Stop Counting Calories…Count THIS Instead (if you want a flat belly)

Written by Joel Marion

counting calories

Losing weight is easy, right? Just take in fewer calories than you expend, and you’re set. Weight lost!

Wait. Not so fast. It’s actually a bit more complicated. While counting calories is more accurate than simply “watching what you eat,” it is more than a cumbersome chore each day. Surprisingly, while counting calories MAY help in the short run, playing this numbers game is not an exact science. Far from it, in fact. And it has a number of potential downfalls.

A few of the surprising challenges that come with calorie counting (besides how tedious and time consuming it can be) include:

  • Inaccurate labeling— the numbers you see on food packaging and calorie charts are imprecise, and the accuracy, even among the same types of foods, can vary quite a bit. They’re based on averages rather than exact counts, so you may be eating more, or less, calories and nutrients than listed. An average medium apple, for example, may have between 83 and 116 calories, with the average being 93. Depending on the type of food, the error rate for calorie counts can be as much as 50%.
  • Differing digestion— even if labels were perfectly precise, our bodies are all different, and absorption rates of calories can vary from food to food (especially true for protein-rich foods) and from person to person (often due to our individual gut bacteria).
  • Food preparation— did you know that how food is prepared can make calories more or less available for absorption? It’s true. Cooking, chopping, and blending can all increase the number of calories your body will take in from the same food.

With the estimated errors, it doesn’t seem like counting calories is worth all the effort, does it? (And the above doesn’t even address the challenges with the “calories out” part of the formula!)

What’s more, the results you achieve are much more related to the types of foods you eat than calories alone, which makes the superior, more convenient “counting” method below one of my go-to techniques for more accurately and ideally determining the amount of food to eat each day to support body transformation goals.

I call it the 1-100-1/2 method:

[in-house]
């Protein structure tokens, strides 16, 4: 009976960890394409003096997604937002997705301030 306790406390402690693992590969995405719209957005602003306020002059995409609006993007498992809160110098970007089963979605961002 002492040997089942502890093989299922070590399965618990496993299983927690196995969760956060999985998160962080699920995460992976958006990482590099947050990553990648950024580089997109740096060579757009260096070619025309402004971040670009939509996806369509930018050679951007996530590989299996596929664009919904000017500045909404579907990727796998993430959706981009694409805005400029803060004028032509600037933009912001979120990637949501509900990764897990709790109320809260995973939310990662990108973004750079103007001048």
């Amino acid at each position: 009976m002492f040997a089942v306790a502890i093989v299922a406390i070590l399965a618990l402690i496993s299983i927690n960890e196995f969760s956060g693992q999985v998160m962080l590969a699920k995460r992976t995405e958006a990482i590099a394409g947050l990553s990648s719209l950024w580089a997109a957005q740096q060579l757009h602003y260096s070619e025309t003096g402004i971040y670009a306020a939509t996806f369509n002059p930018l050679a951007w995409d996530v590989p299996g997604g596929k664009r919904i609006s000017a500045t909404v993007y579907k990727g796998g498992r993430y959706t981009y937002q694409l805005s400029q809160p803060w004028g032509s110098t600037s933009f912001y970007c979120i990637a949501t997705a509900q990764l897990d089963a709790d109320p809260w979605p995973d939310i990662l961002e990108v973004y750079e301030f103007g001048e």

• 1 gram of protein per pound of body weight
  • Less than 100 grams of carbs per day (less than 60 grams for women)
  • 1/2 gram of fat per pound of body weight

This simple macronutrient counting method works for just about anyone looking to shed flab fast, and it’s certainly easier and more accurate than having to count every single calorie.
Why does it work? Well, it’s relative to your body size, gives you plenty of metabolism-boosting protein each day, keeps carbohydrates moderate (since most people tend to easily go overboard), and also provides you with plenty of healthy fats.

Even better, by using this much easier counting method, you’ll automatically be controlling your calorie intake at the same time! What’s more, the 1-100-1/2 method also ensures you are getting a balance of each major nutrient. If only counting calories, your diet could actually be very imbalanced. Just think if you ate 1,800 calories of M&Ms each day. Sure, you’d hit your calorie goal, but your body wouldn’t be too pleased with you! (And I’d venture a guess that you would feel pretty crappy as well.)

And for the carb lovers out there, don’t worry. I still advocate a weekly “cheat day” where you can refuel and indulge in your favorite high-carb foods while actually speeding your fat loss along.

5 Carbs You SHOULD Eat:

If you’ve been told you need to avoid carbs to get a flat belly, you’ve been LIED to.

In fact, if you want to lose the MOST weight, you MUST eat carbs… but the trick is knowing which carbs fuel your fat-burning metabolism, and those that you must AVOID to stave off unwanted belly fat.